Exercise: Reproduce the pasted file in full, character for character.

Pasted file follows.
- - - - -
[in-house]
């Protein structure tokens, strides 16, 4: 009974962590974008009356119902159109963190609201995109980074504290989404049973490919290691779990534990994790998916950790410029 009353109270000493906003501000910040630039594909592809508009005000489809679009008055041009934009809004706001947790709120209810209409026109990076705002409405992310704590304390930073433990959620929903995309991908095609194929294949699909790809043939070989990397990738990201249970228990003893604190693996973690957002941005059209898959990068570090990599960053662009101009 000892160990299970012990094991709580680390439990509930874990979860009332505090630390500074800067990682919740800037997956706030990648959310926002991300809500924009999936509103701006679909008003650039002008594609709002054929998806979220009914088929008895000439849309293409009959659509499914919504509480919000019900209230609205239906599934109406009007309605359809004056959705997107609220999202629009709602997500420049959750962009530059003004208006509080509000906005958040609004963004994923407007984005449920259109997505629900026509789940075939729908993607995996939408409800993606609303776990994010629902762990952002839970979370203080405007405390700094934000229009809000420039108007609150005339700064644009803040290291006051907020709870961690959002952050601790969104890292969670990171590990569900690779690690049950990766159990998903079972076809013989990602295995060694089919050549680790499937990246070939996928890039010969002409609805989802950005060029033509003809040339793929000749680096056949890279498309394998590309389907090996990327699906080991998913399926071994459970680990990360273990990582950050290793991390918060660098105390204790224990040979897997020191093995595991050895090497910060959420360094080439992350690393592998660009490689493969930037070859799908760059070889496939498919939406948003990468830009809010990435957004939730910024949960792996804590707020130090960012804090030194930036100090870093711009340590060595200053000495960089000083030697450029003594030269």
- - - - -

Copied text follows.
[in-house]
């Protein structure tokens, strides 16, 4: 009974962590974008009356119902159109963190609201995109980074504290989404049973490919290691779990534990994790998916950790410029 009353109270000493906003501000910040630039594909592809508009005000489809679009008055041009934009809004706001947790709120209810209409026109990076705002409405992310704590304390930073433990959620929903995309991908095609194929294949699909790809043939070989990397990738990201249970228990003893604190693996973690957002941005059209898959990068570090990599960053662009101009 000892160990299970012990094991709580680390439990509930874990979860009332505090630390500074800067990682919740800037997956706030990648959310926002991300809500924009999936509103701006679909008003650039002008594609709002054929998806979220009914088929008895000439849309293409009959659509499914919504509480919000019900209230609205239906599934109406009007309605359809004056959705997107609220999202629009709602997500420049959750962009530059003004208006509080509000906005958040609004963004994923407007984005449920259109997505629900026509789940075939729908993607995996939408409800993606609303776990994010629902762990952002839970979370203080405007405390700094934000229009809000420039108007609150005339700064644009803040290291006051907020709870961690959002952050601790969104890292969670990171590990569900690779690690049950990766159990998903079972076809013989990602295995060694089919050549680790499937990246070939996928890039010969002409609805989802950005060029033509003809040339793929000749680096056949890279498309394998590309389907090996990327699906080991998913399926071994459970680990990360273990990582950050290793991390918060660098105390204790224990040979897997020191093995595991050895090497910060959420360094080439992350690393592998660009490689493969930037070859799908760059070889496939498919939406948003990468830009809010990435957004939730910024949960792996804590707020130090960012804090030194930036100090870093711009340590060595200053000495960089000083030697450029003594030269």